Now, a lot of people just mock grains as well. Wrong! grains are not the problem. The problem is that we tend to over eat them or eat them in processed way. Also, we move way less! Without grains we would hardly develop any big societies. But then the paleo police would say that they developed arthritis and diabetes and cancer, but again they focus on one variable alone and not other factors.
To recap: 1. diet should be an individual ever-growing personal experiment 2. trying vegan can expand your possibilities and choices 3. don’t let other’s experiences dictate what’s on your plate.
finally 2 personal tip: 1) eat less! and try just eating 2 times a day with at least 5 hours between. you may have more energy. 2) eat just 3 main ingredients/components (spices condiments and the like not count) per meal and not lots of different things (example: a root, vegetables, nuts)
@Abdiel Rodriguez: I agree with you for the most part. Most people would do well to eat lots more fruits and vegetables, however not everyone does and they can still get healthy. In northern areas especially in winter there isn’t much in the way of fruits or vegetables. Yet many peoples have thrived on high meat diets there.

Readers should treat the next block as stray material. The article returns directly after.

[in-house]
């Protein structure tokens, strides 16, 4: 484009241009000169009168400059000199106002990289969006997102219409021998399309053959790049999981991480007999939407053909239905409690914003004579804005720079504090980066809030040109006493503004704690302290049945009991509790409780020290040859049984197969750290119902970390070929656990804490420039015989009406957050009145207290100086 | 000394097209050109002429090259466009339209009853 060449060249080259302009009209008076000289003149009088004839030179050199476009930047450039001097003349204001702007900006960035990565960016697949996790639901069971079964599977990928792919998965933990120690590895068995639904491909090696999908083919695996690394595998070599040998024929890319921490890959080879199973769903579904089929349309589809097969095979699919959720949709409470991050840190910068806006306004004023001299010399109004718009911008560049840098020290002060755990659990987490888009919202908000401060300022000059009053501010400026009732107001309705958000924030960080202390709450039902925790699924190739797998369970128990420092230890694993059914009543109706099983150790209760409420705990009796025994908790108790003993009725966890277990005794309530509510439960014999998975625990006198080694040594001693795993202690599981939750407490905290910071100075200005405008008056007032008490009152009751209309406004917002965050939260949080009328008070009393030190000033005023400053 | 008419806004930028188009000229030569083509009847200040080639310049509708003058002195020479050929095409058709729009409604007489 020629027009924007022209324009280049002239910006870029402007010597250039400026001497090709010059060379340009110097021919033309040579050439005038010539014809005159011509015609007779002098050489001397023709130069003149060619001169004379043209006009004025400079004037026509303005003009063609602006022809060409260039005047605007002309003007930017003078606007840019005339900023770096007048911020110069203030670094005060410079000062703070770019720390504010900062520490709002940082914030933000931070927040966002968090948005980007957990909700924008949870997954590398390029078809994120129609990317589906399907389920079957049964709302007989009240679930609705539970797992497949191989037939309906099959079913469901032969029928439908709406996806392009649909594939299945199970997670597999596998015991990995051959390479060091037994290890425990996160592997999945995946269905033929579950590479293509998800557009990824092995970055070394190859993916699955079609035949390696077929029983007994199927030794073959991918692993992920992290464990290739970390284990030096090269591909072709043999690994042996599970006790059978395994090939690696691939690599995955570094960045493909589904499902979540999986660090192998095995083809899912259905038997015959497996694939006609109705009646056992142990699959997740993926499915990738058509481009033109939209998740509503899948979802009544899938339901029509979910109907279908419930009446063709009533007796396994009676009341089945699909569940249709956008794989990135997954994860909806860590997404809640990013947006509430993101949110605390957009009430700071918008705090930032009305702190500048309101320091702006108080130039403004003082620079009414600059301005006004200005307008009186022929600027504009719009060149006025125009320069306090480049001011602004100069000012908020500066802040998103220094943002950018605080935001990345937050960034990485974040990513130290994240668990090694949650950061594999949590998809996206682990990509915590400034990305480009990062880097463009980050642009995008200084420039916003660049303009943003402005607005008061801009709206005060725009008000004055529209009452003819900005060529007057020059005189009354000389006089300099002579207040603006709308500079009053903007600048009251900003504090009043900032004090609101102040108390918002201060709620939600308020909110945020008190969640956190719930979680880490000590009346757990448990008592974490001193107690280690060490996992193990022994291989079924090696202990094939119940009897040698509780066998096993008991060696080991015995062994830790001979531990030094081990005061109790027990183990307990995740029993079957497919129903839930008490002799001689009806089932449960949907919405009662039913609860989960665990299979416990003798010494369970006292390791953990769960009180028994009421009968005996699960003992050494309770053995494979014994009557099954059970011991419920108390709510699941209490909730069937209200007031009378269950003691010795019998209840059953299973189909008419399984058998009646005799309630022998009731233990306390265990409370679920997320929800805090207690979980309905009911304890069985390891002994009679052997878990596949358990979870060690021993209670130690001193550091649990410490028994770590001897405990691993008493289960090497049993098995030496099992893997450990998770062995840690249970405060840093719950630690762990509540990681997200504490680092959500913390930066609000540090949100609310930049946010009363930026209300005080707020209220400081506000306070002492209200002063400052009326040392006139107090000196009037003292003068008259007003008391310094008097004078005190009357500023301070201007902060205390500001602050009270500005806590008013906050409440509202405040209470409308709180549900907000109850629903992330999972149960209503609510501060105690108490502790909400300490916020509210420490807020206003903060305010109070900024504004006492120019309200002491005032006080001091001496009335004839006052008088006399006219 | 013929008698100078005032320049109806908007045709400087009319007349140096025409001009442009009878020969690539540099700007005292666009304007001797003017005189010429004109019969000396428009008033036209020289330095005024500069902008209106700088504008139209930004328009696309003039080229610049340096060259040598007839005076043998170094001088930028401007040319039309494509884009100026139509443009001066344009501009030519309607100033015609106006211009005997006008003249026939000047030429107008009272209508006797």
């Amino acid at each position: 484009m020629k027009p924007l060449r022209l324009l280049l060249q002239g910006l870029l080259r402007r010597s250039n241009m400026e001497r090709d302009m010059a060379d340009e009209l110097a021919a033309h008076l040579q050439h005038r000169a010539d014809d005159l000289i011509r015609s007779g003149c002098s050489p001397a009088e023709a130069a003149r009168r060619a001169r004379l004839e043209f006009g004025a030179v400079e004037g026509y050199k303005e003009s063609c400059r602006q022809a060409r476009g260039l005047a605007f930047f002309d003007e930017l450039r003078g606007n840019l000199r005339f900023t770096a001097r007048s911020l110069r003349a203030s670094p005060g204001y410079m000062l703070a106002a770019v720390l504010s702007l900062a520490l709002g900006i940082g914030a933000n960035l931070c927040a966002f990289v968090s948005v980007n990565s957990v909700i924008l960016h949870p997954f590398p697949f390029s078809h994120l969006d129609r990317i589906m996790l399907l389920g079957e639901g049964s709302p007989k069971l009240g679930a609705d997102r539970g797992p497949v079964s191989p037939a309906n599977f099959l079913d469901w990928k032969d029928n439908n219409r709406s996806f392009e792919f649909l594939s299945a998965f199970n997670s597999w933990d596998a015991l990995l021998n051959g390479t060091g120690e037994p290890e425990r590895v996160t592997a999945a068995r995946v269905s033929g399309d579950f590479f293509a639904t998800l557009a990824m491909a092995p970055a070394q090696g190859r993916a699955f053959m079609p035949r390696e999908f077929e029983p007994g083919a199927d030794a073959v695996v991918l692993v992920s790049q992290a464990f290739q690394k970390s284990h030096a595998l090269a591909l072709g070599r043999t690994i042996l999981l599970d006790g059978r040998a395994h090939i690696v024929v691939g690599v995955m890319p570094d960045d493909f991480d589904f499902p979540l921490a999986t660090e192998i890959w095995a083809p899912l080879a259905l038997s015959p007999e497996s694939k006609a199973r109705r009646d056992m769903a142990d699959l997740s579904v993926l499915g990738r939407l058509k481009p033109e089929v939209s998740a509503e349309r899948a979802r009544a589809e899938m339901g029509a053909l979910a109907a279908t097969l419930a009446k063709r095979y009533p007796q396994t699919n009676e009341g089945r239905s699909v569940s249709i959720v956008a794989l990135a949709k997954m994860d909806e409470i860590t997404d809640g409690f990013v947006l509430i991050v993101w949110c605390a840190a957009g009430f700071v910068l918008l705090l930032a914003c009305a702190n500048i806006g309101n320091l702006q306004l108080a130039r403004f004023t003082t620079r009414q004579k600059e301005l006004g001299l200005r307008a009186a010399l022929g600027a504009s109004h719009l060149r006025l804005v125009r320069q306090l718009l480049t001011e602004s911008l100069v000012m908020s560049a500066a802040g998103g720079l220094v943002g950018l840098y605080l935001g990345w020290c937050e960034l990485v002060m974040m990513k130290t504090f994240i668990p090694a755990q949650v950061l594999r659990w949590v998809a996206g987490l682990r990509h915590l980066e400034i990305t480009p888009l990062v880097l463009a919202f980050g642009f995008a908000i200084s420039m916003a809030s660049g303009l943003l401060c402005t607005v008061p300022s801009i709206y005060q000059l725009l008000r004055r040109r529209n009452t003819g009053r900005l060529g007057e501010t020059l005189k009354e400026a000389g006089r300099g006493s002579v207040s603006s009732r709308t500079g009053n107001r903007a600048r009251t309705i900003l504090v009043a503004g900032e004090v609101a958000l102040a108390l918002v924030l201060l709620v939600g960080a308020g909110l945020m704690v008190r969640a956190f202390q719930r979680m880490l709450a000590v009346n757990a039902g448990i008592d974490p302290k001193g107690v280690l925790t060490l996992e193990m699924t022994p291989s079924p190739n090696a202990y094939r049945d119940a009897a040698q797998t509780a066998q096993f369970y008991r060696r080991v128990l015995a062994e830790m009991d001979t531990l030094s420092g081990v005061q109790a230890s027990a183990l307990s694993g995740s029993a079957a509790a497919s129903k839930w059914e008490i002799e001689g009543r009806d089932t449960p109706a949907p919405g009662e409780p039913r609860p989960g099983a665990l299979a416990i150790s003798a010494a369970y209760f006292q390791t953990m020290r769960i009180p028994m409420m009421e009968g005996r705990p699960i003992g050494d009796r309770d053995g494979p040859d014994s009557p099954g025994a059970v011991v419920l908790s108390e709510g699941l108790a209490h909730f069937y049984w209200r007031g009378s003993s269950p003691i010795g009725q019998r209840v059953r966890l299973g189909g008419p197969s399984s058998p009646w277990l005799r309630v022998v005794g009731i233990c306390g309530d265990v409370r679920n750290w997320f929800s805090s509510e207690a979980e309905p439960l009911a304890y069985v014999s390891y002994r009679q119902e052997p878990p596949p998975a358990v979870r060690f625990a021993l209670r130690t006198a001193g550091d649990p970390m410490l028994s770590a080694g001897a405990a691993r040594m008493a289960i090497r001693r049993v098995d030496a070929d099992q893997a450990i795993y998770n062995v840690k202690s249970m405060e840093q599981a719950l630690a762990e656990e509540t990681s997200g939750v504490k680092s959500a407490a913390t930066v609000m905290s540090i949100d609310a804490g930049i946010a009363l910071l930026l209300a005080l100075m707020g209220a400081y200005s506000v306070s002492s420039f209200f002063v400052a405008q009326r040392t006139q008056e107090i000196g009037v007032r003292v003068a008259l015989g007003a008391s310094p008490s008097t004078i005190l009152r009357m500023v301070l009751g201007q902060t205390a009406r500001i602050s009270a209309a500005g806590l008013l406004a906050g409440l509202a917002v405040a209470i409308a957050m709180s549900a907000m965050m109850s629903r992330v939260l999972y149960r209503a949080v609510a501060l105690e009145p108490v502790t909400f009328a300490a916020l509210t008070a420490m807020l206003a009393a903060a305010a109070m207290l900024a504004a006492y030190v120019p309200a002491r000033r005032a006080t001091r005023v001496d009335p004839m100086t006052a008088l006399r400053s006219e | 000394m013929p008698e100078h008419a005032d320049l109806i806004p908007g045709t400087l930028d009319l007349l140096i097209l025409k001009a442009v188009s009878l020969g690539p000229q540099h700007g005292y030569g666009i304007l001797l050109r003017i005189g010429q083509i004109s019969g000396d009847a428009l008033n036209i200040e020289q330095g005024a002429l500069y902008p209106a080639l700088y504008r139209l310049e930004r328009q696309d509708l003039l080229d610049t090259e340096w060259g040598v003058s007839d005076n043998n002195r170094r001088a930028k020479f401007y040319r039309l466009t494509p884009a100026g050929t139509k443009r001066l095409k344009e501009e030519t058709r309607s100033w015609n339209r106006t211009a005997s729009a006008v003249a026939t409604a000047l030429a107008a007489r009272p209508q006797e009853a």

@Matt: Too true. You can be unhealthy no matter what way you eat.
@Jim Gravante: Thanks for the more info. I’ll check out that documentary.
@Logan: Good point I admit! I was actually talking in a very general way, because green vegetables are the least (at least in my mind) of the dietary articles that will interfere in a negative way in your system. Not the same with grains, because we have people with intolerances, the same with dairy and meat. As an example I tend to feel sluggish if I eat too many eggs. And about those northern people you mention, its true and their main energy source is fat. Interesting that in an interview Mike Mahler said he was high fat vegetarian. And – and I say this not to invalidate your point ’cause I’m with you when you say vegetarianism is not for everyone – maybe a portion of those who say that tried vegetarianism and did not worked, just needed to adjust macronutrient ratios from high carb/low fat to high fat/low carb maybe even high fat/somewhat high protein/low starch. Who knows! Good post Logan.